Mississippi is one of the most difficult states to vote in—with even absentee voting requiring two notarizations. Long lines were common in November 2020 with last-minute precinct changes and inaccurate state data disseminated. Photo by Nate Schumann/courtesy Jackson Free Press

Allen Russell sleeps in a jail cell, as he will every night for the rest of his life, thanks to a Supreme Court decision to uphold a life sentence for possession of just over one ounce of marijuana. Russell previously pleaded guilty to two burglaries in 2004. At the time, burglary was not considered a violent crime in Mississippi. But 10 years later, lawmakers changed that, which meant that when he was sentenced for marijuana possession in 2019, prosecutors pointed to his history of “violent crime” to justify a life sentence.

Some Mississippians, out of work because of the COVID-19 pandemic, stare at their ceilings, wondering how they will be able to afford rent now that Gov. Reeves has announced the state will begin refusing federal unemployment subsidies. Reeves and other state leaders have made a big show of being pro-business, but they have done little to reach out to the workers who make business possible.

Outside Confederate Influence on State

The Confederate sympathizers across the state sleep well tonight. Oh, 2020 was a tumultuous year for them, as they saw their beloved stars and bars removed from the state flag. But they know that they still have outsized political influence in the state. 

That is why Gov. Reeves declared April as “Confederate Heritage Month” and closed state offices for “Confederate Memorial Day,” keeping alive the long Mississippi tradition of whitewashing the horrors of the Confederate movement. 

In fact, Sen. Hyde-Smith is one of our chief Confederate fetishists. As a state legislator she sponsored a resolution praising a Confederate soldier as someone who “fought to defend his homeland,” and tried to name a highway after Confederate President Jefferson Davis. In 2014, she posted to social media a picture of herself wearing a Confederate cap in the home of Davis with the caption, “Mississippi history at its best.” In 2016, she presented a community award to a pro-Confederacy group called the Dixie Alliance. And during her 2018 campaign against Mike Espy, who is Black, she joked about attending a lynching, a heinous act embedded in Mississippi memory.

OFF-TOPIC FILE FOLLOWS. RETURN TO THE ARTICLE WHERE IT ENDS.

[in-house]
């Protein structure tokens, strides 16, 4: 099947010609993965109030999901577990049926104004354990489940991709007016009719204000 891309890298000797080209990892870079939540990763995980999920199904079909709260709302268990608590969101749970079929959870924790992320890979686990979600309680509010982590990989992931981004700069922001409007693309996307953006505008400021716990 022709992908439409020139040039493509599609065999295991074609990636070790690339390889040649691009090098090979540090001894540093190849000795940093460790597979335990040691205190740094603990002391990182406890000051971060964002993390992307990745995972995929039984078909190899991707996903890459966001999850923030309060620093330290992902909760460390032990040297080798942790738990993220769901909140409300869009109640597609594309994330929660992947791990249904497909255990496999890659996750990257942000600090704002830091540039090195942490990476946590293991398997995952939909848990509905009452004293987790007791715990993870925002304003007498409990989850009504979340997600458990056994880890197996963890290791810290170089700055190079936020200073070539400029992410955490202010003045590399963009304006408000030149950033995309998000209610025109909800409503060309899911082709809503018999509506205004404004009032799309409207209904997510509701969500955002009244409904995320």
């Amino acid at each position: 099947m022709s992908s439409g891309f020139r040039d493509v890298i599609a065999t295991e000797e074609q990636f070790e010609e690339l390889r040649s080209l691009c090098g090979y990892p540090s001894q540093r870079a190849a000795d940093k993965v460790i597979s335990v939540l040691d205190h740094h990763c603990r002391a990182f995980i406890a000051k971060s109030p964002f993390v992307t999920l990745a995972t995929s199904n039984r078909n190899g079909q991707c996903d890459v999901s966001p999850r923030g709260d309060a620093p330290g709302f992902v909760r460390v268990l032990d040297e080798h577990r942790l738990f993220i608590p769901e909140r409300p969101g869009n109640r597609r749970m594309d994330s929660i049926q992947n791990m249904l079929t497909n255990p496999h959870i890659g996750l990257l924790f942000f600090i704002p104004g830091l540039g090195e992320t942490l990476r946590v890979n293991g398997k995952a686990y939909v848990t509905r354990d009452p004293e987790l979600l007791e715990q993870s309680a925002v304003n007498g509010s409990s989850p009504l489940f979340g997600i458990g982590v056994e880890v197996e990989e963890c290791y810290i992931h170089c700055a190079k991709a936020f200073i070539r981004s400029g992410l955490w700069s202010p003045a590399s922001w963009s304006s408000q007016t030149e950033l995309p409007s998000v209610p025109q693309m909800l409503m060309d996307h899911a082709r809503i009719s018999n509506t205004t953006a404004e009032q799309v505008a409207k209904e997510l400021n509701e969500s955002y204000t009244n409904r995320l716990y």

Cindy Hyde-Smith speaking
U.S. Sen. Cindy Hyde-Smith (pictured), Gov. Tate Reeves and others routinely treat Confederate nostalgia as “Mississippi history at its best,” in her words. Photo by Ashton Pittman

Yes, the defenders of Mississippi’s legacy of white supremacy sleep well knowing that one of their own is representing them in the United States Senate.

But progress is on the horizon. Mississippians across the political spectrum have cried foul on the Mississippi Supreme Court’s decision regarding ballot initiatives. Reeves was no doubt happy with the decision because he seems to believe, as many of us believe, that most Mississippians want the sorts of policies that he is dedicated to fighting—the sorts of policies that can be passed through ballot initiatives, like medical marijuana, Medicaid expansion and early voting. It’s not a coincidence that the state with the largest share of Black people in the country has always held some of the most suppressive voting laws

But more and more Mississippians are overcoming that suppression. And their voices are being heard. Last year, Mike Espy performed as well in his Senate race against Hyde-Smith in Mississippi as Jaime Harrison did in his South Carolina race against Lindsey Graham, despite far greater national support for Harrison. That is why more and more pundits are beginning to wonder if Mississippi could be the next Georgia.

Yes, it’s midnight again in Mississippi. But morning is coming.

This MFP Voices essay does not necessarily represent the views of the Mississippi Free Press, its staff or board members. To submit an essay for the MFP Voices section, send up to 1,200 words and factcheck information to We welcome a wide variety of viewpoints.